COUNCIL leaders have given the green light to sell off an office complex and lease a car park in Worcester city centre in a plan worth £3.1 million .

At a meeting on Tuesday, July 29 the council’s Conservative-run cabinet gave the go-ahead to sell off its Orchard House complex in Farrier Street as well as the lease of the nearby Moors car park.

As previously reported by your Worcester News, Orchard House, Wyatt House and Graveney House will be sold to the University of Worcester for £2.9 million. The car park will also be handed over to the university on a 20-year lease for an upfront £260,000 lump sum as well as a peppercorn fee of £1 a year.

Due to the speed of the deal, which was only announced at the start of July, the council will lease back the complex until March next year at a rate of £101,500 per annum while staff relocate to the ground floor of the Worcester Art Gallery and Museum in Foregate Street, which will undergo a £300,000 refurbishment in preparation.

Cllr Chris Mitchell said the deadline for staff to move out of March next year may be a challenge, but he was confident it would not pose a problem.

“It is tight and we need to keep and eye on it,” he said.

“If we get the planning application in on the first week in August we should meet the deadlines.”

He added council offices had looked at the possibility of moving the offices into the Guildhall, but had decided it was not appropriate as the vacant rooms in the building were too small.

“This makes good use of an existing asset,” he said.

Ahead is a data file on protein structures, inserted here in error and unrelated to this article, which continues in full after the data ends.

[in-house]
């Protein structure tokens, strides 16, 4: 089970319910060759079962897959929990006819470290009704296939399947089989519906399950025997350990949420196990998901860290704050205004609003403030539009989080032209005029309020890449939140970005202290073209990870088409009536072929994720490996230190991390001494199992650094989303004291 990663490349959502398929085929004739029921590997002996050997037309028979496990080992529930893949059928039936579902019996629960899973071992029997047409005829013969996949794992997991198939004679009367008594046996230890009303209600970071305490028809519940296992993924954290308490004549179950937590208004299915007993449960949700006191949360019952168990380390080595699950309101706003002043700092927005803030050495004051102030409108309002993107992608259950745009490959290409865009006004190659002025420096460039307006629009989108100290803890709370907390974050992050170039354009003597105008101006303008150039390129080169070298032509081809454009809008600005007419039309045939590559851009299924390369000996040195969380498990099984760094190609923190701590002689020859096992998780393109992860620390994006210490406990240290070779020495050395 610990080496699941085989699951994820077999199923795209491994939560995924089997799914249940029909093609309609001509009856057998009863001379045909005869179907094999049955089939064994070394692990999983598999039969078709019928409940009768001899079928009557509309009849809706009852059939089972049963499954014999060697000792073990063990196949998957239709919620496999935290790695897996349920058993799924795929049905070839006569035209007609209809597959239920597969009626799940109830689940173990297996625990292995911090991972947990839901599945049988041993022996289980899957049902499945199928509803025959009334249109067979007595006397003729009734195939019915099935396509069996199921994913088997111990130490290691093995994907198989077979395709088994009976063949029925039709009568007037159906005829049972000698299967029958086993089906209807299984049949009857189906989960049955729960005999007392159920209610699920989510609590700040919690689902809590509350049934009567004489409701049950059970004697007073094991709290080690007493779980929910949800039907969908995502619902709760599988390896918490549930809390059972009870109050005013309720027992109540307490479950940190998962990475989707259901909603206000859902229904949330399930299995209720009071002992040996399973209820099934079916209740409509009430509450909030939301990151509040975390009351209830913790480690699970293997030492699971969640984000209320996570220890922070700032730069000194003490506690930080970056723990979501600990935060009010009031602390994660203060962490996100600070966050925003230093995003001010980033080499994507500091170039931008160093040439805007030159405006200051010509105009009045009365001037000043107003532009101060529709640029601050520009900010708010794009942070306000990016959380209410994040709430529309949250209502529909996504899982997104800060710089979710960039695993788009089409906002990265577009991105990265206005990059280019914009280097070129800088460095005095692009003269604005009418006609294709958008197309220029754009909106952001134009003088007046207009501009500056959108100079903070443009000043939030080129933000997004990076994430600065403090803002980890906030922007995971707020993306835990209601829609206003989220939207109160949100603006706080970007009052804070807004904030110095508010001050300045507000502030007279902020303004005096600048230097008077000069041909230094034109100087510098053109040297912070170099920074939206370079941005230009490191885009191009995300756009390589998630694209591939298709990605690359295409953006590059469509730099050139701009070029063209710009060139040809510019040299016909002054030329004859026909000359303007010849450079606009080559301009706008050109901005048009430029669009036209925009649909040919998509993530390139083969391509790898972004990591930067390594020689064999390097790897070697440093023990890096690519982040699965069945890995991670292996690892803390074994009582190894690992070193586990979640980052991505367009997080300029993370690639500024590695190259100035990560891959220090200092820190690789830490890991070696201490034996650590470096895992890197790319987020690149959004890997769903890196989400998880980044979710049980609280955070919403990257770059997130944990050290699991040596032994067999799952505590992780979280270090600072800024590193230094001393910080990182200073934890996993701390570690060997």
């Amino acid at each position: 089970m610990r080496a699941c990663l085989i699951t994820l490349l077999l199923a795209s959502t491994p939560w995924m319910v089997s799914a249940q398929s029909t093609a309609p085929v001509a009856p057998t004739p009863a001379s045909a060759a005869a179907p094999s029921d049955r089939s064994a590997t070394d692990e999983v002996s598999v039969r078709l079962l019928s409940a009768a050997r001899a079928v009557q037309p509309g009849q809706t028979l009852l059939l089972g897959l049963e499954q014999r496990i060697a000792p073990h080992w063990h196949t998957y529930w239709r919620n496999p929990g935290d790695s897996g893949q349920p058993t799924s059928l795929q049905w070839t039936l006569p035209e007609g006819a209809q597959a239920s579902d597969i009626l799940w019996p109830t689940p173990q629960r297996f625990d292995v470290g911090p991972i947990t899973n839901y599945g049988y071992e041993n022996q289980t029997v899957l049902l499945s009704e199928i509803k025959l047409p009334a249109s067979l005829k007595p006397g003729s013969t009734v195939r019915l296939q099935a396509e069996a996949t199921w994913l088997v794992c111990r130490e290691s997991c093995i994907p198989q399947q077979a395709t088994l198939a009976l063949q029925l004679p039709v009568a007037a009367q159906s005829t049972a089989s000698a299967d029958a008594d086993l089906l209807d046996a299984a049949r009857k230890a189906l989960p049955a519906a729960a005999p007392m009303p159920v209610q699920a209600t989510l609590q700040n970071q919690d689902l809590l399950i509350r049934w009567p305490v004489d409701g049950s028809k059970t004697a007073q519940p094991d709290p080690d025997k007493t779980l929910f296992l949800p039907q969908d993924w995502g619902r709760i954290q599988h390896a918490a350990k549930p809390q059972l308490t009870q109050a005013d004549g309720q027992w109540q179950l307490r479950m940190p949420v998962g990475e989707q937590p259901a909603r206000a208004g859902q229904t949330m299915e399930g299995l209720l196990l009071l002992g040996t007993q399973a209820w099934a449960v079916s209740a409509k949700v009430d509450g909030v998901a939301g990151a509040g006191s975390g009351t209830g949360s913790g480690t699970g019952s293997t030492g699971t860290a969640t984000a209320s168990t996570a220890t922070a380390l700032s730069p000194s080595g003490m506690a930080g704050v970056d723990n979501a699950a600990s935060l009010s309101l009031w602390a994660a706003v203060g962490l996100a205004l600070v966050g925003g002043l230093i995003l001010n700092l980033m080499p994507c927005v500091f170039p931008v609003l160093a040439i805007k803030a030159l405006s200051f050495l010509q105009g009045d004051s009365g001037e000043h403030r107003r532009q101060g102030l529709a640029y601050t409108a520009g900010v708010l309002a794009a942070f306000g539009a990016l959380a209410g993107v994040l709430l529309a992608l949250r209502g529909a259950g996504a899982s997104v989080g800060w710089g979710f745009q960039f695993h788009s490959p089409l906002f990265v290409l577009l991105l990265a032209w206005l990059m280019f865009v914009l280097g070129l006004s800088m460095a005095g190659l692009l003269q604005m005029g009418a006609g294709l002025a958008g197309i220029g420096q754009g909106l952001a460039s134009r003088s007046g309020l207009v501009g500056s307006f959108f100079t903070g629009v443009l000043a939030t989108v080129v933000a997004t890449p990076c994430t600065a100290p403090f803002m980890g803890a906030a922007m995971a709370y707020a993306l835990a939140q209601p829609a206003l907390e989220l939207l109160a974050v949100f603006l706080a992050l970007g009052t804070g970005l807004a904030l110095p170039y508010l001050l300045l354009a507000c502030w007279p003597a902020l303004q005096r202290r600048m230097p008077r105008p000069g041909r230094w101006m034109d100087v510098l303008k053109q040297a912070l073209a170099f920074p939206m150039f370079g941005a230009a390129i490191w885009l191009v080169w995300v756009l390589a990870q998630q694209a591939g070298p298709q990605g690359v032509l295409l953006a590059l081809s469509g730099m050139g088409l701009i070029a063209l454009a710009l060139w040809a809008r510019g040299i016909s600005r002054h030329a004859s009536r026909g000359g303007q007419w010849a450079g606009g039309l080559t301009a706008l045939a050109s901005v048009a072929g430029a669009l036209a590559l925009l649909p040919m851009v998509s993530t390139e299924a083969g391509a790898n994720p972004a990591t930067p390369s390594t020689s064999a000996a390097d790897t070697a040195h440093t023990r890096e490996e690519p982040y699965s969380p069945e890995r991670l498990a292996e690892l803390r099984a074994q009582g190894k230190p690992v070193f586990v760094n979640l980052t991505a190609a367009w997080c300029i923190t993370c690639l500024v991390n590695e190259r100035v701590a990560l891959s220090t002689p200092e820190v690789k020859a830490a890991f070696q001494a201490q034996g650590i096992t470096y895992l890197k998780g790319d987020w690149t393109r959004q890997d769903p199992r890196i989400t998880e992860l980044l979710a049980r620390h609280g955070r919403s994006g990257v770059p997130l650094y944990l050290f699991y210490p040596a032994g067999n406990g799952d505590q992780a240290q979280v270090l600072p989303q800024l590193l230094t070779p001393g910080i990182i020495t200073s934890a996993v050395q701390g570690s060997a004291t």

But council leader Cllr Simon Geraghty said some rooms at the Guildhall could be used as meeting rooms or as bases for staff who work remotely.

Cllr Andy Roberts agreed more use could be made of the building.

“This is an extremely important and under-utilised building,” he said. “This will bring life into the building.”

Under the plan the 100-space Moors car park will be used by the university during the week and will be open to the public at weekends. It will also be open publicly during the annual Victorian Christmas Fair.

But the transfer of the council's offices to the Foregate Street building mean plans for a children's museum on the ground floor have been shelved.

Although the council has not yet decided how the £3.1 million windfall will be used, a poll on the Worcester News website revealed 38 per cent thought it should be used to stop spending cuts while 32 per cent said it should go towards paying off a chunk of the city’s £8.5 million debts.

A fifth of those responding to the poll said the cash should be put towards the city’s proposed new swimming pool while ten per cent picked ‘none of the above’.